Do your children have a balanced diet of play?

Image copyright Getty Images Image caption Can playthings help children express themselves?

Two generations: parents and youngsters. One is tech-obsessed, with a short attention span, who find it difficult to talk about their feelings. The other is their children.

Whatever their own addiction to social media or the demands of day-to-day life, parents are desperate for their sons and daughters to have a more balanced approach to life. They want them to expend less hour tucked behind a screen on their own, and more out and about playing with friends or enjoying the board game they were bought for Christmas.

These demands, not always backed up with research, have been noted and developed by schools, many of which run mindfulness sessions for even the youngest infants, helping them to settle down ready to learn after whizzing around the playground.

They have also been seized on by toy manufacturers, for whom biding pacify may carry on profit making.

“Anything that encourages emotional play should be valued, ” says Natasha Crookes from the British Toy and Hobby Association( BTHA ), who says mindfulness is an emerging theme in the sector.

“It can help children to sleep better and discuss their feelings more.”

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Media captionMindfulness is being used to help children’s mental wellbeing in schools.

New toys aimed at this marketplace could be found this week on the fringes of the BTHA’s Toy Fair in London’s Olympia – the UK’s biggest toy industry trade fair.

On the smaller stalls, beside the global giants promoting licensed movie spin-off toys and games, were people like Fernando Del Rio of Magic Box Toys.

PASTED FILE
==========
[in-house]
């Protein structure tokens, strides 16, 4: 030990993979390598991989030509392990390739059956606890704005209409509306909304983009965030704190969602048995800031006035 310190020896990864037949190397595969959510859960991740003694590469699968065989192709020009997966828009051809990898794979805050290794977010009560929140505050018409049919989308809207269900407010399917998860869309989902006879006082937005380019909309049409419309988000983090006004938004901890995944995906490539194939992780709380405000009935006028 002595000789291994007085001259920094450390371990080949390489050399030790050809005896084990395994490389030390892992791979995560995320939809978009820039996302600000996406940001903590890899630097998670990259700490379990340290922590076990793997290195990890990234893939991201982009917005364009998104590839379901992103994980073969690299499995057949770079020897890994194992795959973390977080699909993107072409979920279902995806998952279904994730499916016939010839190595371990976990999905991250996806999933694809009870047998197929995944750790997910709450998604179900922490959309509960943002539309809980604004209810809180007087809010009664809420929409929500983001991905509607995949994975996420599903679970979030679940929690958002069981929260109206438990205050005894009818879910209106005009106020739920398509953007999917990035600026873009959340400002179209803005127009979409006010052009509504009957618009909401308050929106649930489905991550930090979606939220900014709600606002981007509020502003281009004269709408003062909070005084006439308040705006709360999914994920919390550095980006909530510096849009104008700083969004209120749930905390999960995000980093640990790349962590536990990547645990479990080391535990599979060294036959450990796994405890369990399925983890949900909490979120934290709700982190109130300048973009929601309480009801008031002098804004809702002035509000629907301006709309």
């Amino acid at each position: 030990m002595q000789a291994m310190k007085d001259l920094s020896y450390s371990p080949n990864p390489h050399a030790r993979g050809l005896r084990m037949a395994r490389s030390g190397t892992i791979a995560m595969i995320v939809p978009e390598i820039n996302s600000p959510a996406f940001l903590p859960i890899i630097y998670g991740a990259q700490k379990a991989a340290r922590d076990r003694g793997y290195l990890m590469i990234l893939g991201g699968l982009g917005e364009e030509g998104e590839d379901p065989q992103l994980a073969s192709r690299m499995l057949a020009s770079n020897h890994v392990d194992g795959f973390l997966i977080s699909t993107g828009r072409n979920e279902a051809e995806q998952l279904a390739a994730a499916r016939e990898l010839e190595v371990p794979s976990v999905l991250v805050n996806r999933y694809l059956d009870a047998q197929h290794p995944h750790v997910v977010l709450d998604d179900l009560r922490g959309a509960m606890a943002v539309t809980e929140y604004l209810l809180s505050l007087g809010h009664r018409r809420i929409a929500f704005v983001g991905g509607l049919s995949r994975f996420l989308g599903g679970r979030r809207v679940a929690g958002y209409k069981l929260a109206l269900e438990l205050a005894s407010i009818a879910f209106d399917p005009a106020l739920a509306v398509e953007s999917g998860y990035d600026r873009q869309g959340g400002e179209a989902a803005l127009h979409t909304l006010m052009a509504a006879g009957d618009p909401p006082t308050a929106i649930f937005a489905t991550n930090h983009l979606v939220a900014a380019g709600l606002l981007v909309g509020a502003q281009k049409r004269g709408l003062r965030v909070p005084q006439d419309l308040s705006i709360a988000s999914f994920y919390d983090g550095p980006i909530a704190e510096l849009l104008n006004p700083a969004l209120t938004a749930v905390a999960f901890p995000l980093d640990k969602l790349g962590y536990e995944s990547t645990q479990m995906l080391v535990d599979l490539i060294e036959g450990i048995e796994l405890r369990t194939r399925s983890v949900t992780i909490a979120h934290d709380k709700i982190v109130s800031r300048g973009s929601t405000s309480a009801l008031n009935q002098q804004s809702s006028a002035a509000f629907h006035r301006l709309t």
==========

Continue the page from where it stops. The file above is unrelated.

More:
He was there to show off Moji Pops – new pocket money collectable characters, being launched in the UK this March. The face on each figure swivels to expose one of 12 different expressions.

Image caption Moji Pops are the latest in the collectable furor

“It is all about emotions and constructing it easy for children to express them, ” he says.

The aim is to encourage youngsters to talk about how they are feeling and create narratives utilizing the characters in front of them. The target audience is aged between four and eight.


How to be more mindful

Notice the everyday – engage your senses, for example to think about the food you feed and the feeling of the air moving past as you walk Choose a regular time for your practise, for example during your morning commute or on a lunchtime stroll Try seeing things from another perspective. This can be as simple as choosing a different seat at school, college or in a run meeting, or going somewhere new for lunch Watch your thoughts – see them as “mental events” and let them come and go in your intellect, like bus Name your thoughts and feelings to get more awareness, for example recognising “this is anxiety” As well as practising in your day-to-day life, you can set aside time for mindfulness meditation, yoga or tai-chi Image caption These card games are designed to keep players involved Christmas failed to revive flagging toy market Age: 43. Hobby: Lego. Rise of the middle-aged toy fans Image caption Junko launched in December to seize on the reusable tendency

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